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Car Engine problem.

  1. Mar 22, 2005 #1
    I made this problem up as I was driving to school.
    Suppose you press the gas pedal on your car and your rpm's rev from 800 to 6200. You also know that your car's max horsepower is 150 (at 6200rpm). Find avg acceleration and acceleration function of the car as a function of RPMs.

    Time is defined in seconds as the time it takes to get from 800 to 6200rpms. For simplicity we will assume a gear ratio of 1, and of course neglect friction.

    I know this can be done using kinematic equations and a few functions but I wanted to do it this way and this is what I got:

    P = W/t
    For every infinitesimally small increment of RPM the engine produces a power P in an infinitesimally small time dt or,

    dW = P(t) dt

    Assuming a quadratic relationship between power and time, we'll say P = c*t^2 where c is some proportionality constant.

    dW = c*t^2 dt and
    W = c/3*t^3

    Work is F*d and F = m*a and the equation becomes
    3mad = ct^3 and solved for a is:
    a(t) = (ct^3)/(3md)

    I dont have maple to graph the function to see if it makes sense, but a cubic function isnt really what I was expecting. So with a linear relationship between power and time we get:
    a(t) = ct^2/(2md) which still doesnt sound right.


    Something tells me I should be integrating with respect to Power, im not sure though. All I can get for certain in my head is that at a certain RPM constant power is produced. Constant power means constant jerk (skipping some kinematics here). So variable power should mean constant jounce (whatever the 4th derivative of position is) and quadratic acceleration.
     
    Last edited: Mar 22, 2005
  2. jcsd
  3. Mar 22, 2005 #2
    bump? Someones gotta have some input.
     
  4. Mar 23, 2005 #3

    Andrew Mason

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    I am not sure anyone can understand your question. I am not sure why you assume there is constant power. If there is no gear change and maximum power occurs at max rpm, then the car will not have maximum power as it accelerates. You don't accelerate with constant rpm (unless you are driving a hybrid).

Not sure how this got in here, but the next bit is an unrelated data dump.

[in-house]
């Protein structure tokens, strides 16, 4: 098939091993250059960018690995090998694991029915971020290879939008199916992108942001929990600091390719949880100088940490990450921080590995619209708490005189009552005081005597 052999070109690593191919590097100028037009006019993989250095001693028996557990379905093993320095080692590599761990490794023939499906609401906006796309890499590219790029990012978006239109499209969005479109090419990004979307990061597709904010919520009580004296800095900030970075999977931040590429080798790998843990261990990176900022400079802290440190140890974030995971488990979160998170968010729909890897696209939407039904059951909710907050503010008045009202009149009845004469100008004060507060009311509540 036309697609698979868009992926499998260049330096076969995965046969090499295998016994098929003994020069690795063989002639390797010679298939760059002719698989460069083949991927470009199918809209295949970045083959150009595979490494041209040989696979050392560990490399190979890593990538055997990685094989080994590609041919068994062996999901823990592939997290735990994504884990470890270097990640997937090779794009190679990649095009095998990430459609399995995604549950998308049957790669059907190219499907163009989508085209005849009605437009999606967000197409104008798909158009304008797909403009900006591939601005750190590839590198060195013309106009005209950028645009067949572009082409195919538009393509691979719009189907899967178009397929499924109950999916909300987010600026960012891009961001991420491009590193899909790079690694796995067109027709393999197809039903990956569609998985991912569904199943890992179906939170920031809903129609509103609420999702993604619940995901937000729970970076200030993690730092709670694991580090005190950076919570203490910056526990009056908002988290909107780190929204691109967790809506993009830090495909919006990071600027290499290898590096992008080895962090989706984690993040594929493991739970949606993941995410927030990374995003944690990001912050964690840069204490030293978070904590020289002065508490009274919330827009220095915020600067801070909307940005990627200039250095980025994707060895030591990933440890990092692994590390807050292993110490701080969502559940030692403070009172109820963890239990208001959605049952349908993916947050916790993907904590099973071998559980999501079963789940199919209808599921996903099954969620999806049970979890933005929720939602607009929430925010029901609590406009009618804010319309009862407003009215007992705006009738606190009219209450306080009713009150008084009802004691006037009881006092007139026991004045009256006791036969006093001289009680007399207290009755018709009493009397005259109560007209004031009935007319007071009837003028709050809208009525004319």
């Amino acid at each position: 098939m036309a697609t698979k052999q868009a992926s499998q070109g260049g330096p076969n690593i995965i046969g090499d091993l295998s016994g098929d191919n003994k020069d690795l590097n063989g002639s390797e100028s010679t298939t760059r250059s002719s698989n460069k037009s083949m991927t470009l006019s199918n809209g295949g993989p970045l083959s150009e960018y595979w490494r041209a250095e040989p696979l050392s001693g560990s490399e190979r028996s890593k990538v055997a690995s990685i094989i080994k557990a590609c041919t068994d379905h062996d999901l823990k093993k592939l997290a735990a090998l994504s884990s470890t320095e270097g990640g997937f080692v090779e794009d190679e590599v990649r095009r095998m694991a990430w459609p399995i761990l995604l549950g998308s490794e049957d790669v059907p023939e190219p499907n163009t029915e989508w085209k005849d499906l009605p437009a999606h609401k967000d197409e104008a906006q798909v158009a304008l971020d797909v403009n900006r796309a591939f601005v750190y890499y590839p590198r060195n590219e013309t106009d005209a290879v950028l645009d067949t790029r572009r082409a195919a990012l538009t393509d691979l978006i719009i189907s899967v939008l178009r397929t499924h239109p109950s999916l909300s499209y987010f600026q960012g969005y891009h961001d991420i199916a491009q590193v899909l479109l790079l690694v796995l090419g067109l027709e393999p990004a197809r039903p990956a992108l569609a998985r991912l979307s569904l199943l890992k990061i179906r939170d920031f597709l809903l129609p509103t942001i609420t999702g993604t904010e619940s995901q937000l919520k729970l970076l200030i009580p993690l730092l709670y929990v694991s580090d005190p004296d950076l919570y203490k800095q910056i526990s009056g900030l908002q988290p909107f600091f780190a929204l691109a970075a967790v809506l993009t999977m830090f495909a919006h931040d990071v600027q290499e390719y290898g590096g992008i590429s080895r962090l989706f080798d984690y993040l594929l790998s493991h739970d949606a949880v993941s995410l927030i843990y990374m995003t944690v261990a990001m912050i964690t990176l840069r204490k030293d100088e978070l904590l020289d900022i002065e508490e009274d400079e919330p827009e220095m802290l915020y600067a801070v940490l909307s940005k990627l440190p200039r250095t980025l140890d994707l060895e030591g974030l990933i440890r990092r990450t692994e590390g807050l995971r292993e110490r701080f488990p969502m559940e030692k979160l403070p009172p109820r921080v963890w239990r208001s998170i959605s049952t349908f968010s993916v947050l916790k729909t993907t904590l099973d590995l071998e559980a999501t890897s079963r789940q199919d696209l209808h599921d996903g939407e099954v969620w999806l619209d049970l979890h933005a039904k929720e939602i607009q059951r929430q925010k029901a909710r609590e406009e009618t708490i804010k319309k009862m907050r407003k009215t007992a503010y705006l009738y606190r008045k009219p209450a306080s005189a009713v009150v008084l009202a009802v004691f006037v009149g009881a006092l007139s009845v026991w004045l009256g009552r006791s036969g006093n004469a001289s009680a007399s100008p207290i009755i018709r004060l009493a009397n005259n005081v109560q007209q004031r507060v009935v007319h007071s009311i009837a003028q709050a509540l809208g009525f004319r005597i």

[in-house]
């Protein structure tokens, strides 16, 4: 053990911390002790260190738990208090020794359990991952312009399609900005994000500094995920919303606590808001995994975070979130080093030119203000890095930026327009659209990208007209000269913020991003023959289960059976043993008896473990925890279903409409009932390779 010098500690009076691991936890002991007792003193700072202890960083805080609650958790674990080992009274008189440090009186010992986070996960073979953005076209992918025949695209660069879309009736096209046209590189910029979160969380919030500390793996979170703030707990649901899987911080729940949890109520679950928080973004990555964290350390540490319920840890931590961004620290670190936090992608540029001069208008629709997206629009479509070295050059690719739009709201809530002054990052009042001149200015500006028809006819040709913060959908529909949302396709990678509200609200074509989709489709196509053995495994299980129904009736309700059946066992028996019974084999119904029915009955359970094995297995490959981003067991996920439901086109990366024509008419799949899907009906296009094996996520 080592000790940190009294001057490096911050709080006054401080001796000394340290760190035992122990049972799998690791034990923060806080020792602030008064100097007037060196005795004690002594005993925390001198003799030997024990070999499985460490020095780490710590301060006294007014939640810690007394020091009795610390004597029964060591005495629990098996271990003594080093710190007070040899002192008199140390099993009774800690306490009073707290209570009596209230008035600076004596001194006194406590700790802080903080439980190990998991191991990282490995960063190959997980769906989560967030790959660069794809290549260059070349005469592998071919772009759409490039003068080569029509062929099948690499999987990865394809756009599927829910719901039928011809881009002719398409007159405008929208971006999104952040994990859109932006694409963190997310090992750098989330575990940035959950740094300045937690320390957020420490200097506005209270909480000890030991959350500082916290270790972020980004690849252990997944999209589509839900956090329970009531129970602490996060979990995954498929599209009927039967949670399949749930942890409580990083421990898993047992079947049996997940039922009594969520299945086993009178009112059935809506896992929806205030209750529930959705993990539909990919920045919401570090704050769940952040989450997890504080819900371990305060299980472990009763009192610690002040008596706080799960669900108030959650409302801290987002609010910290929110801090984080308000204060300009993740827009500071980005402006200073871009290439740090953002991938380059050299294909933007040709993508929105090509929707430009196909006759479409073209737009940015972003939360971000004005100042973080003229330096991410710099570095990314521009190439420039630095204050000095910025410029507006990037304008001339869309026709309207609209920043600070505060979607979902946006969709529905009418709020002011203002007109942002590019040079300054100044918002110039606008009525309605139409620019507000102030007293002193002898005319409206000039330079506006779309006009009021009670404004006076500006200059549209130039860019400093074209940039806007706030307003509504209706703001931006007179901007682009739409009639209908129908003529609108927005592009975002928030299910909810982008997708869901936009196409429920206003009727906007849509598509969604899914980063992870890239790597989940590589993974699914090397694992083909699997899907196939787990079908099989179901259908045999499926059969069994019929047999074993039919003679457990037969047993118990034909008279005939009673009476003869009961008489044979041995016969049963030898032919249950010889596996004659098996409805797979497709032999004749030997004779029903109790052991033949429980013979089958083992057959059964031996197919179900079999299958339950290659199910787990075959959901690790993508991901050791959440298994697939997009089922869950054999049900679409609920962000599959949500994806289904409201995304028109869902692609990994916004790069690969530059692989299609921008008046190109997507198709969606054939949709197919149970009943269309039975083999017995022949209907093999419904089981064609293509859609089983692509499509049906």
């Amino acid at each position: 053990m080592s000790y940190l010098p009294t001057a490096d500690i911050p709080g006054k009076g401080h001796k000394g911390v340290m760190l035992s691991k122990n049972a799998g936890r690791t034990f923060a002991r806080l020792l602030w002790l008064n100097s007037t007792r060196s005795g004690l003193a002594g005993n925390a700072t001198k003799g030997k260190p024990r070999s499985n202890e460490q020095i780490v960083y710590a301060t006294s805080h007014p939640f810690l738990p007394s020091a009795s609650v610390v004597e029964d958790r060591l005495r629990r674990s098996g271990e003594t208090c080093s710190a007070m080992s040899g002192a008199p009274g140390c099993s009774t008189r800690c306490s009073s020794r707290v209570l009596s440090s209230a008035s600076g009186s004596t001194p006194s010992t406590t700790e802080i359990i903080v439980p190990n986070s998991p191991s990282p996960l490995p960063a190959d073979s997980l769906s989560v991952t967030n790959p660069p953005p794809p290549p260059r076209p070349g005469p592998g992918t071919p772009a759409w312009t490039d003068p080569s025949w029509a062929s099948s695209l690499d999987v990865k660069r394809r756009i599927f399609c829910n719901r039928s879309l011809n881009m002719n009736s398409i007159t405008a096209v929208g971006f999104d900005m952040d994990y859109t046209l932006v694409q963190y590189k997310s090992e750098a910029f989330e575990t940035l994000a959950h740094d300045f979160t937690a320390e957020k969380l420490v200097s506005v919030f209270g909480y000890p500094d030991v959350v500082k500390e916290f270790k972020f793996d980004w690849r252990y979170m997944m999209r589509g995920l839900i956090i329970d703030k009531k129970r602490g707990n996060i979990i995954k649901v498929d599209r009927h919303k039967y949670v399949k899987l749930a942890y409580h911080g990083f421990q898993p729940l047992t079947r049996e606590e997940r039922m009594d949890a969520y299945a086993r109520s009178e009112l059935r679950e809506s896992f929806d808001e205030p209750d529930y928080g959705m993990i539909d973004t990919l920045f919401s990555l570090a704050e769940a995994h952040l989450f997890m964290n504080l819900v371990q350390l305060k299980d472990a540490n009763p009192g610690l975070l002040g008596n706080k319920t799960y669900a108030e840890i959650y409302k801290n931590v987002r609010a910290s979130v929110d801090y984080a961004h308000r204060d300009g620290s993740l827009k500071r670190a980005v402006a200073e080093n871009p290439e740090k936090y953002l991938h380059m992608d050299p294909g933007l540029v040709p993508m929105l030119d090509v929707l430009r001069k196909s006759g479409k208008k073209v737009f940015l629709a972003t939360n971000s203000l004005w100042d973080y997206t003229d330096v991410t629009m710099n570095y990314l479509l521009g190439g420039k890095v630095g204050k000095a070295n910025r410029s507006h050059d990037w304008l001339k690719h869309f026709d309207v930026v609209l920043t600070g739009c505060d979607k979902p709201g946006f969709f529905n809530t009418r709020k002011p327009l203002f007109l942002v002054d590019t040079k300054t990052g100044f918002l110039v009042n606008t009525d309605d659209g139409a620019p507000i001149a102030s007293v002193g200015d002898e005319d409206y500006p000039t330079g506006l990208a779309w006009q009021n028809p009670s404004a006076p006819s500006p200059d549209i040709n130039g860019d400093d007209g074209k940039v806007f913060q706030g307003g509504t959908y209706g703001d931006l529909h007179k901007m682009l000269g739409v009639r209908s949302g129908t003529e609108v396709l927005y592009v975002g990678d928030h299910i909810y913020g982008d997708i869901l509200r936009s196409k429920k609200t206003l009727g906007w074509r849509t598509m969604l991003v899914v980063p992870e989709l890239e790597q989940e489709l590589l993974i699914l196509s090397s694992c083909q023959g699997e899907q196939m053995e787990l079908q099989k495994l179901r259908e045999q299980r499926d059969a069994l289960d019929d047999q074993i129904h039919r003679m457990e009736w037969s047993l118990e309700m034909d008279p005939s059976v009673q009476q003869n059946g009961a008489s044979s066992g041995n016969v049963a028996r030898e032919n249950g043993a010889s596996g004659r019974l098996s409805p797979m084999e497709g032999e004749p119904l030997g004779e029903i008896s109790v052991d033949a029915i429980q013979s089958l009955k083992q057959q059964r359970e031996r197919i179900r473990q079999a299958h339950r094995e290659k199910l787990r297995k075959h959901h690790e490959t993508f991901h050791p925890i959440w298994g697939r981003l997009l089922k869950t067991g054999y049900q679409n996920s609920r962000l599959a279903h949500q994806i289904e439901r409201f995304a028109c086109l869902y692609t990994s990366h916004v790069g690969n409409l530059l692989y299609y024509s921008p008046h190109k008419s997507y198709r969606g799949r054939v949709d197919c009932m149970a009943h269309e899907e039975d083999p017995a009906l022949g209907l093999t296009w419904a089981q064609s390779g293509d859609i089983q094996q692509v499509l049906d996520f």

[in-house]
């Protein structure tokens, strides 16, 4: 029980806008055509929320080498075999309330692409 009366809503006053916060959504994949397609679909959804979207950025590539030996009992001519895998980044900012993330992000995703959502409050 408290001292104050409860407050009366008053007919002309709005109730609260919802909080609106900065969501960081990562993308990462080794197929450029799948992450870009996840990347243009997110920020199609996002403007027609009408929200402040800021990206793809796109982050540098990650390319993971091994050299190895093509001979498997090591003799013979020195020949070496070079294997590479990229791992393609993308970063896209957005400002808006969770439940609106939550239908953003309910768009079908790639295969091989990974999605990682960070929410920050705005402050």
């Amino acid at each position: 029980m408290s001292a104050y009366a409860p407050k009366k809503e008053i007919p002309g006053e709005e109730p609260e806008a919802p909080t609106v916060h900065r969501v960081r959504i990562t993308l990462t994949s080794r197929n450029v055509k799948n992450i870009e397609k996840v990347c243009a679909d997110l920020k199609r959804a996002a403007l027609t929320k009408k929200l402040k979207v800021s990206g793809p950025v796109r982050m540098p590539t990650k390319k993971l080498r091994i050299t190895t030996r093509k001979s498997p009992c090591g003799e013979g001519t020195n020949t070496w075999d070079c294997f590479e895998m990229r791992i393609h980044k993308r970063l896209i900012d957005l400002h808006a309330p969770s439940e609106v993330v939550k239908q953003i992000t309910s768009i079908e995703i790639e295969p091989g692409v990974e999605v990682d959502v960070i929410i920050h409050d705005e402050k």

AM
     
  5. Mar 23, 2005 #4
    Well at 0 rpms no power is being produced
    at 6200 rpms there is 150hp being produced.
    There has to be some relationship between horsepower and RPM.
    Does it not make sense that the car will produce most power when it is completing the most cycles per second?

    A car typically doesnt have max power as it accelerates, thats why you accelerate much faster in the 4000+ rpm range than in the 2000rpm range.

    If [tex] Power = \frac{Mass * Acceleration * Distance}{Time} [/tex] there is a relationship between power and time, here it looks like it isnt linear because as acceleration increases so will distance for each increment time.

    [tex] P dt = m \frac{d^2x}{dt^2} \frac{dx}{dt} [/tex]

    At a given RPM, a certain amount of power is produced, thats the goal of the engine, to produce power per RPMs. You dont accelerate at an rpm once the power produced by the engine has been displaced on to the wheels, but for example if you put your car in 1st and at 6000rpms and drop your clutch, you will certainly accelerate.

    [tex] Work = Mass*Acceleration*Time [/tex]

    Given a changing acceleration during an increase in RPM:

    [tex] \frac{d^2x}{dt^2} = a(t) = c*rpm(t) [/tex]

    and a changing power during increase in RPM:

    [tex] \frac{dP}{dt} = k*\frac{drpm(t)}{dt} [/tex]

    Is it not reasonable to say that there is a relationship between power increase and changing acceleration (jerk)? :

    [tex] dP = k*drpm(t) [/tex] and therefore [tex] P = k\int{rpm(t)} {dt} [/tex]
     
  6. Mar 23, 2005 #5
     
  7. Mar 23, 2005 #6
    So if there is a relationship between power and RPMs, and there is definitely a relationship between Power and acceleration, that there is a relationship between acceleration and RPMs. This relationship is the one I am trying to model.

    [tex] rpm(t) \Rightarrow r(t) [/tex]